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Cunill Grinders - All - Daniel Hanna's Review
Posted: January 8, 2003, 5:58am
review rating: 8.9
feedback: (3) comments | read | write
Cunill Grinders - All
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Arrow The Cunill Grinders - All has 26 Reviews
Arrow The Cunill Grinders - All has been rated 7.65 overall by our member reviewers
Arrow This product has been in our review database since November 30, 2001.
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Quality Reviews
These are some of the best-written reviews for this product, as judged by our members.
Name Ranking
Daniel Hanna 8.88
Aurelio Stella 8.25
William Baguhn 8.00
W. Warner 7.91
Duncan McKillop 7.85

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Ratings and Stats Overall Rating: 8.8
Product Reviewed: El Cafe Tranquilo
Manufacturer: Cunill Quality: 10
Average Price: Varies Usability: 8
Price Paid: $227.00 Cost vs. Value 10
Where Bought: Caesar's Coffee, Erina NSW Australia Aesthetics 7
Owned for: 1 year Overall 9
Writer's Expertise: I love coffee Would Buy Again: Yes
Similar Items Owned: Breville blade grinder
Bottom Line: Commercial quality, with a unique doserless design that works.
Positive Product Points
  • The construction grade is commercial and very heavy, almost over-engineered.

  • It has the largest burrs and motor in its class.

  • Unique 'hybrid doserless' design dispenses a timed dose of coffee direct to the portafilter via a funnel enclosure that minimises mess.

  • Fits on most benches beneath overhanging cupboards - 38 cm high.

  • It's not too noisy (for a grinder) - 77 dB in operation.

  • There are 55 grind notch settings, allowing small incremental adjustments in coarseness.

  • Excellent grind consistency.

  • Easy to access and clean.
Negative Product Points
  • It looks as tough as it is, black and perhaps a bit too industrial for some tastes.  Made in Spain, rather than Italy, its style might clash with some shiny stainless steel espresso machines (although I found it fairly unobtrusive next to my Silvia once I got used to it).

  • The dose size can vary a little between grinds.  At 12g max, it can't be set for a double shot in full size portafilters.

  • About 2 g of coffee remains in the grinder chute after each shot.

  • The doser timer should be knob adjustable, rather than the screwdriver setting that it comes with.

  • Grind settings aren't numbered.  If you change settings for different styles of coffee, manual marking of the dial would be necessary.

  • Speaking of manuals, Cunill's is on a single A4 sheet of paper - and that includes the Spanish version as well as English!  The translation is awful - and that's coming from a Silvia owner who thought manuals couldn't get any worse.
Detailed Commentary

Having recently been given a Rancilio Silvia, and reading carefully about how fussy a machine it was on the alt.coffee newsgroup, I had an exhaustive search for a grinder before settling on this one.  I came across the El Cafe Tranquilo early in the search, but shunned it at the time - I was after a shiny steel work of art, or one of the legendary grinders with more street cred.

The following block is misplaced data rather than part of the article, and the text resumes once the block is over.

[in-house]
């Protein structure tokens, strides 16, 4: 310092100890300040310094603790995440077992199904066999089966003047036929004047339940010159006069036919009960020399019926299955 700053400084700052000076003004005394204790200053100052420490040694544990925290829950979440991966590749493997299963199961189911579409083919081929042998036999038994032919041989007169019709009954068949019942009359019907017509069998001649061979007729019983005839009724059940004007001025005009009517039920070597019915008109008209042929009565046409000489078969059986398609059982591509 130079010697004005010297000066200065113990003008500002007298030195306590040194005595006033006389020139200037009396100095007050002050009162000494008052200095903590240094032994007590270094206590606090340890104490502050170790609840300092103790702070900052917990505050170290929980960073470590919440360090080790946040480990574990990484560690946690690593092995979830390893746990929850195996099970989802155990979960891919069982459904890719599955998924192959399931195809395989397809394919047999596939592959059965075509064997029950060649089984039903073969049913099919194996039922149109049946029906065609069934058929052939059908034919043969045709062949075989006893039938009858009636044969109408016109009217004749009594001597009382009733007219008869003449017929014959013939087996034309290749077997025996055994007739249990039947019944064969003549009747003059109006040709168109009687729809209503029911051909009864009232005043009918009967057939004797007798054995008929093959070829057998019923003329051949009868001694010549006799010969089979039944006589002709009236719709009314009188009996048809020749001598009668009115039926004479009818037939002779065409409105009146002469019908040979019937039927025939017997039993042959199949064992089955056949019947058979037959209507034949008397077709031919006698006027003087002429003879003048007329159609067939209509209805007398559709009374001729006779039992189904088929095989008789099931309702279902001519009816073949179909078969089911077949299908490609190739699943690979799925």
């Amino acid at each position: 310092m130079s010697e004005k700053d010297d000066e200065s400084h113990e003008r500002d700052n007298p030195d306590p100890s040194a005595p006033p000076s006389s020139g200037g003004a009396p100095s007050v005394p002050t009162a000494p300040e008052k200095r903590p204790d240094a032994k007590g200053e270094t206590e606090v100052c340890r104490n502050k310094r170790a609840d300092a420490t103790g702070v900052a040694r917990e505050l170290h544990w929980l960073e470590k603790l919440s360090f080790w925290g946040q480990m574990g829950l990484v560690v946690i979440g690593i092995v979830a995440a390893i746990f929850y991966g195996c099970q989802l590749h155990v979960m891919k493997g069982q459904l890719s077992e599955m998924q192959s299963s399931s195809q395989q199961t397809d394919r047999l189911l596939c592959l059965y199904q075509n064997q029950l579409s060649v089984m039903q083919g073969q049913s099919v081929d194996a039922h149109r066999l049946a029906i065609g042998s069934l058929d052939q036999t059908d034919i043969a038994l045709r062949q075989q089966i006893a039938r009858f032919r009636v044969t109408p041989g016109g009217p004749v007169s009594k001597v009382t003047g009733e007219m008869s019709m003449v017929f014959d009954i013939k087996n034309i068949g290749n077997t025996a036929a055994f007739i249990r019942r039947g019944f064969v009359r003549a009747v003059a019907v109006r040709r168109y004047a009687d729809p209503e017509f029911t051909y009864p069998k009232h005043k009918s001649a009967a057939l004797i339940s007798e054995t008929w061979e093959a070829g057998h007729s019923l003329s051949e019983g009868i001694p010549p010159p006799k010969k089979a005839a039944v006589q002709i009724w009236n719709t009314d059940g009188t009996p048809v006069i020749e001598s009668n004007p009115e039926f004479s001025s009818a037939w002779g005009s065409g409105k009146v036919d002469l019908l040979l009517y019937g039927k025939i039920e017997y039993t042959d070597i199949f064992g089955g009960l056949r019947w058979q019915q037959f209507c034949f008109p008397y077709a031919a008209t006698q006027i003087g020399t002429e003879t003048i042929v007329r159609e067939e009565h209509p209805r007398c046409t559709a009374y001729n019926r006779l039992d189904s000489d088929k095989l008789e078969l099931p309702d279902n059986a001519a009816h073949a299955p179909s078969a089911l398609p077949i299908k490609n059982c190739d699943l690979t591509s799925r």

My real buying priorities were these:

(a) I wanted a durable, commercial quality grinder that turned out fine, consistent grounds for my Silvia.

(b) I disliked the idea of a doser, which in a home situation simply seemed to be a recipe for drinking stale coffee.

The problem was, most 'doserless' grinders were at the 'domestic' end of the market, relatively cheap and lightweight.  I showed some interest in the Lux/Isomac Gran Macinina, the Nuova Simonelli Grinta and the soon-to-be-released Rocky doserless.  Then I heard one too many horror stories from alt.coffee on the mess doserless grinders can generate, particularly when there is low humidity and static.

Suddenly, the El Cafe Tranquilo started to make sense.  I researched further and discovered that, on paper at least, this grinder was up there with the 'gold standard' grinders many people on this site aspire to.  By way of example:

(a) The Cunill has 60 mm flat burrs.  The Mazzer Mini's are 58 mm, Pasquini Moka 55 mm, Rancilio Rocky 50 mm, and Innova flat burrs are 49 mm.

(b) The Cunill's motor is 285 watts, with thermal overload protection.  By comparison the Mazzer and Innova motors are 250 watts, Rocky is 160 watts and Pasquini Moka is less than half the Cunill at 120 watts.

(c) In terms of sheer weight, both the Cunill and Mazzer weigh 22 lb, followed by the Moka at 19 lb, the Rocky at 18 and Innova flat burr at 9.2 lb.  Bear in mind that the doser assembly on all the other grinders adds weight that the Cunill doesn't have.

All of the above suggested that this grinder would be a long term performer.  The only 'cheap' thing about it was the price.  The retailer explained the difference in terms of origin - the Cunill is made in Spain and doesn't command the sometimes undeserved high prices of the Italian names.